The current standard of care for patients who have received cochlear implants includes as many as eight follow-up appointments at an audiology clinic during the first year after surgery. A recent study sought to determine if fewer post-surgery visits scheduled at key intervals could provide the same standard of care while providing additional benefits.

Sandra Porps, AuD, of the Michigan Ear Institute in Farming Hills, Mich., was the lead author of the study, published in the journal Cochlear Implants International. “We wanted to see if we could use a reduced visit schedule to make things more efficient for the patient and the clinics while still having the same satisfaction outcomes,” she says. Porps and her team were approached by Cochlear to conduct the study, which involved five experienced clinicians and three centers: Michigan Ear Institute, Cochlear Hearing Center in Bellaire, Texas, and Texoma Hearing Institute in Wichita Falls, Texas.

First, the team identified 17 adults who were either newly implanted or were about to undergo cochlear implant surgery to participate in the study. Then they decided on a four-appointment evidence-based model blended with remote care, which was very different from what Porps and her colleagues had been doing.

Improving on the Traditional Model

The traditional model of aftercare for newly implanted CI recipients involves activation and follow-ups at one week, two weeks, three weeks, one month, three months, six months, and eventually once a year. “That meant 7 to 8 visits in the first year, which was a lot of time for our recipients to commit to,” Porps says. “That’s also a lot of chair time for our audiologists.”

Having to devote so much time to multiple appointments for cochlear implant patients limits the number of patients they can see. And that includes potential implant recipients, who often have to be put on wait lists and “go without sound” for an extended period of time. “Nobody wants that,” Porps adds. “We aim to get everyone implanted as quickly as they want.”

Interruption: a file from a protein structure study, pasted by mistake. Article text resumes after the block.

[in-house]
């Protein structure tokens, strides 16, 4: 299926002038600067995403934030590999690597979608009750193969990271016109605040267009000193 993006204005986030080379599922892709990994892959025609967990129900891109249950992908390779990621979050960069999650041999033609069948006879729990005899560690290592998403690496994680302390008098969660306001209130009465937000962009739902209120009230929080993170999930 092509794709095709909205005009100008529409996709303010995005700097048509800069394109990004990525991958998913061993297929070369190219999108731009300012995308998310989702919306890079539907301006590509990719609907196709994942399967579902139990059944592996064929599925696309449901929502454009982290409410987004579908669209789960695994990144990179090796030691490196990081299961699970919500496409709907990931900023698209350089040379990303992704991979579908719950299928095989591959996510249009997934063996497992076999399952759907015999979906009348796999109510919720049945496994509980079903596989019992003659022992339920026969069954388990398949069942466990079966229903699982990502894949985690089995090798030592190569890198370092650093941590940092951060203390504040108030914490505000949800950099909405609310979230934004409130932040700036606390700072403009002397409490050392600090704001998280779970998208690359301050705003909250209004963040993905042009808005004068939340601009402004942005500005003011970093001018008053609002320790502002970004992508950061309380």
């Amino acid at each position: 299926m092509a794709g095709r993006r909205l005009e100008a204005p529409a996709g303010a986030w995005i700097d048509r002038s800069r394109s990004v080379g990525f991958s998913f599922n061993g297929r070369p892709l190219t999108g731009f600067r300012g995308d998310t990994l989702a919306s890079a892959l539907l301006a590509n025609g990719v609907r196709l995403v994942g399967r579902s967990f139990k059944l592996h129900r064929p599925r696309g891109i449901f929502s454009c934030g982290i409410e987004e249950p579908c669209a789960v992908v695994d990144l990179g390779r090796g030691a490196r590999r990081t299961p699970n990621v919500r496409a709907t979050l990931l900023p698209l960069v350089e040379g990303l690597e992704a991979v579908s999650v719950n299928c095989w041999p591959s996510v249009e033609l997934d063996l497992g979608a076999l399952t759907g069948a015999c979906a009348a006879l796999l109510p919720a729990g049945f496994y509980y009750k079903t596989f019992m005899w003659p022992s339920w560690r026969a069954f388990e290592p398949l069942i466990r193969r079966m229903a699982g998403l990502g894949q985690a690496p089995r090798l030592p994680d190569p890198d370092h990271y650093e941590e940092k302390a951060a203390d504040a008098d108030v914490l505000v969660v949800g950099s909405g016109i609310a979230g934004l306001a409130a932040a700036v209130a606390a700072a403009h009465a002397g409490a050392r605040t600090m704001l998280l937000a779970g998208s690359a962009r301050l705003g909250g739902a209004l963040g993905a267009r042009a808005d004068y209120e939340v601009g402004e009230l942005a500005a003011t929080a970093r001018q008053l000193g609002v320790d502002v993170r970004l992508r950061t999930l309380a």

Reduced Treatment Schedule

The reduced treatment schedule used for the study consisted of an initial appointment at activation followed by an appointment at one month, three months, six months, and then once a year. “That brought us down to four to five visits because we tried to do some of those visits remotely,” Porps explains.

Before arriving at the four-appointment model, she and her team evaluated multiple models in the United States and Europe to determine the best ways to approach reducing the number of appointments. They asked themselves:

  • Where can the number of appointments be reduced?
  • When should it be reduced?
  • Should it be reduced on the front end when patients are just getting familiar with their implants, or should it be reduced later on?
  • How can it be done in a way that makes sense for the patients and the clinics?
  • Then as they followed the four-appointment model, Porps and her team evaluated areas of the study by asking these questions:
  • Do patients like this?
  • Do patients prefer this to the traditional model? If they do, are they doing as well?
  • Are their hearing outcomes similar to what they would have been with the traditional model?
  • Is seeing patients in this reduced visit schedule effective in terms of their hearing outcomes, and are the patients satisfied?
  • Do patients feel they’re getting the same level of care as they would through the traditional model?

Remote Care

Another major aspect of the study and its model was remote care. This component allowed Porps and the other audiologists to check in with study participants in between visits without them having to physically come into the clinic.